Meet The Youngest African-American Engineer, Brittney Exline Age 19.

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Standing out Young, in all ramifications and not regarding barriers is not an easy task to embark on,but Record breaking  Brittney Exline paved her way through to success as she graduates at a very tender age. she has been remarkable from her secondary school days as she was  Age 15 when she became the youngest African-American female accepted into an Ivy League school, the University of Pennsylvania (Penn).

Exline has made history once again as the school’s youngest engineer and the nation’s youngest African-American engineer. The 19-year-old recently graduated cum laude, earning her bachelor’s degree in computer science. Already, she’s landed a job with a software company outside of Boston.

She said “I’m a little bit nervous,I’m sure I’ll be fine. Being 19 doesn’t bother me. It’s just being fresh out of college and having a new transition.”

Exline, speaks Spanish, French, Japanese, Russian, Arabic and German, doubled her loads to graduate in four years with minors in math, psychology and classical studies. “I’ve never had less than five classes,” she said. “But I’ve had as many as 6.5 classes. I just made sure I had time to study. I went into the engineering school undeclared. I didn’t want to do chemical engineering. Computer science is a lot more theoretical and closer to math. I liked that part. It’s more abstract. That contributed to my strength.”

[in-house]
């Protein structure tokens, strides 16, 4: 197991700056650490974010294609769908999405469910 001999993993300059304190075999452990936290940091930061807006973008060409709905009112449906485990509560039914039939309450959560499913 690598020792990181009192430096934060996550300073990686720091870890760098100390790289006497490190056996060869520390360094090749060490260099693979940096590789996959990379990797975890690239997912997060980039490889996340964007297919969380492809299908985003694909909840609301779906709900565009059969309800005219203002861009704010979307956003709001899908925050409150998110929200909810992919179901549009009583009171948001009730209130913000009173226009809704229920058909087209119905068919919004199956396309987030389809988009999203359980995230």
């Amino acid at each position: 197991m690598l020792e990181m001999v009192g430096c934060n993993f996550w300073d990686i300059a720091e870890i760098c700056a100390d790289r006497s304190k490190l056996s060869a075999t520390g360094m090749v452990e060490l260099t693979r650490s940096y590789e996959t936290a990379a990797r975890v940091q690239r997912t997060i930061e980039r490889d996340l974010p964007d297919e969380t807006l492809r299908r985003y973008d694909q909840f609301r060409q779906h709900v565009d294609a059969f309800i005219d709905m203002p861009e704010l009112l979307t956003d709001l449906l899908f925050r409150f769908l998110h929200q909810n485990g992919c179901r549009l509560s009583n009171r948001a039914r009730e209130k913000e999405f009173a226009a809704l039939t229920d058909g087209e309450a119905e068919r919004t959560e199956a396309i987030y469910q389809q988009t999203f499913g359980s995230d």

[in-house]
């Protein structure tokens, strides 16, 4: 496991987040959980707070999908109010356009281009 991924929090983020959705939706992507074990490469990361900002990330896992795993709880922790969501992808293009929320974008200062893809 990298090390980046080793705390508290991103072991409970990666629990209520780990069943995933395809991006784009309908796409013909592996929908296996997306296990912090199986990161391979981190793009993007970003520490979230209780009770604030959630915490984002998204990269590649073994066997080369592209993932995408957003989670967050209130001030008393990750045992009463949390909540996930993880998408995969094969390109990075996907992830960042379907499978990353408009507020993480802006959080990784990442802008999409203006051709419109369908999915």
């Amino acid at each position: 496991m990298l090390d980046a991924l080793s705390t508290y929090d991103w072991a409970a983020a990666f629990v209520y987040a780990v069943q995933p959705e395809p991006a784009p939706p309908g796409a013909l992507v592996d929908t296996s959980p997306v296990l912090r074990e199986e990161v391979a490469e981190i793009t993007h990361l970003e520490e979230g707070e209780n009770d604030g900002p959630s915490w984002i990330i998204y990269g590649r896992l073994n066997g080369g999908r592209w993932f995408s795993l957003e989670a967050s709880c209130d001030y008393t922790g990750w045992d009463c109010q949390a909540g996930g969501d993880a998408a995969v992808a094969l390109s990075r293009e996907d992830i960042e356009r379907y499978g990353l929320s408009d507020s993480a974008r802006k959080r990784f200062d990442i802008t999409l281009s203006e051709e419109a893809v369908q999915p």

Volunteerism is her passion. Exline didn’t waste time finding ways to give back. During her college years, she worked with Community School Student Partnerships in Philadelphia and became a member of the senior staff and a site coordinator for West Philadelphia High School, where she trained and mentored 30 tutors from Penn.“It was compelling to me. I’m interested in education,” said Exline, who also worked as a kindergarten summer school teacher for Freedom Schools of Philadelphia. “There are a lot of things that need to be done. When I get the chance to go into that, I will make a difference.”

She hopes to return to school to earn a master’s degree but isn’t bubbling over at the thoughts of earning a doctorate. “I don’t have any burning research questions I want to study for six or seven years.”

For right now, Exline is concerned with figuring out a way to do something that she’s avoided for a long time: learning how to drive.

“I didn’t need to learn in Philly; I used public transportation. Also, I didn’t really want to learn that badly,” she said. “I was hoping to get a job in an area where I didn’t have to learn how to drive. I have to learn now, being outside of Boston, because it isn’t as accessible with public transportation.”

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